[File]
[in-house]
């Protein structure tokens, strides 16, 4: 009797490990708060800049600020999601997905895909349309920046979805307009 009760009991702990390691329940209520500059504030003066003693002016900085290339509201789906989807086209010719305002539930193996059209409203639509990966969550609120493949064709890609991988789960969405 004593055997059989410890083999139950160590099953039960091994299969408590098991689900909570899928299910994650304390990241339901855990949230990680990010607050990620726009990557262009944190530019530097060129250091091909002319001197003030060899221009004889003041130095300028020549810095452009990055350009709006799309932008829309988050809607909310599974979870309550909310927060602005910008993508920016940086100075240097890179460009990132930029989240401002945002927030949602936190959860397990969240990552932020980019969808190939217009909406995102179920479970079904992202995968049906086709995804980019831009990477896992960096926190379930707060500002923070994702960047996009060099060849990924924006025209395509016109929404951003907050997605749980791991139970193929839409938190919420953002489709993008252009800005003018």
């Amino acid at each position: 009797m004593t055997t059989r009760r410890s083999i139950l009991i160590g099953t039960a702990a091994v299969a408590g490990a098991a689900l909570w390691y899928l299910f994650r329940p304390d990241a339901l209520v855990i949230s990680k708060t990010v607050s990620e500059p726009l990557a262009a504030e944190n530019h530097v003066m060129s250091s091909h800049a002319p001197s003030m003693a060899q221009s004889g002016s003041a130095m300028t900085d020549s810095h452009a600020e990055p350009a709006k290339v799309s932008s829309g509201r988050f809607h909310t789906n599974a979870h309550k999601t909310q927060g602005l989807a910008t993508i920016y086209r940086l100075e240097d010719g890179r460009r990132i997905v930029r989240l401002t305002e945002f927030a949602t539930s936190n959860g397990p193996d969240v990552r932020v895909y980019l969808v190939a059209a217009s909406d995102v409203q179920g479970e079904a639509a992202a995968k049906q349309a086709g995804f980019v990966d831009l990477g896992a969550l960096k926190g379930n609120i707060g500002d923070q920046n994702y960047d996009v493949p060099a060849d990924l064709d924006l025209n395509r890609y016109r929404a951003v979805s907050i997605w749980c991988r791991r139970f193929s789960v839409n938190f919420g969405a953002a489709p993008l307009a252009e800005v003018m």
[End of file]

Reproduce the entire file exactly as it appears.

[in-house]
């Protein structure tokens, strides 16, 4: 009797490990708060800049600020999601997905895909349309920046979805307009 009760009991702990390691329940209520500059504030003066003693002016900085290339509201789906989807086209010719305002539930193996059209409203639509990966969550609120493949064709890609991988789960969405 004593055997059989410890083999139950160590099953039960091994299969408590098991689900909570899928299910994650304390990241339901855990949230990680990010607050990620726009990557262009944190530019530097060129250091091909002319001197003030060899221009004889003041130095300028020549810095452009990055350009709006799309932008829309988050809607909310599974979870309550909310927060602005910008993508920016940086100075240097890179460009990132930029989240401002945002927030949602936190959860397990969240990552932020980019969808190939217009909406995102179920479970079904992202995968049906086709995804980019831009990477896992960096926190379930707060500002923070994702960047996009060099060849990924924006025209395509016109929404951003907050997605749980791991139970193929839409938190919420953002489709993008252009800005003018």
């Amino acid at each position: 009797m004593t055997t059989r009760r410890s083999i139950l009991i160590g099953t039960a702990a091994v299969a408590g490990a098991a689900l909570w390691y899928l299910f994650r329940p304390d990241a339901l209520v855990i949230s990680k708060t990010v607050s990620e500059p726009l990557a262009a504030e944190n530019h530097v003066m060129s250091s091909h800049a002319p001197s003030m003693a060899q221009s004889g002016s003041a130095m300028t900085d020549s810095h452009a600020e990055p350009a709006k290339v799309s932008s829309g509201r988050f809607h909310t789906n599974a979870h309550k999601t909310q927060g602005l989807a910008t993508i920016y086209r940086l100075e240097d010719g890179r460009r990132i997905v930029r989240l401002t305002e945002f927030a949602t539930s936190n959860g397990p193996d969240v990552r932020v895909y980019l969808v190939a059209a217009s909406d995102v409203q179920g479970e079904a639509a992202a995968k049906q349309a086709g995804f980019v990966d831009l990477g896992a969550l960096k926190g379930n609120i707060g500002d923070q920046n994702y960047d996009v493949p060099a060849d990924l064709d924006l025209n395509r890609y016109r929404a951003v979805s907050i997605w749980c991988r791991r139970f193929s789960v839409n938190f919420g969405a953002a489709p993008l307009a252009e800005v003018m």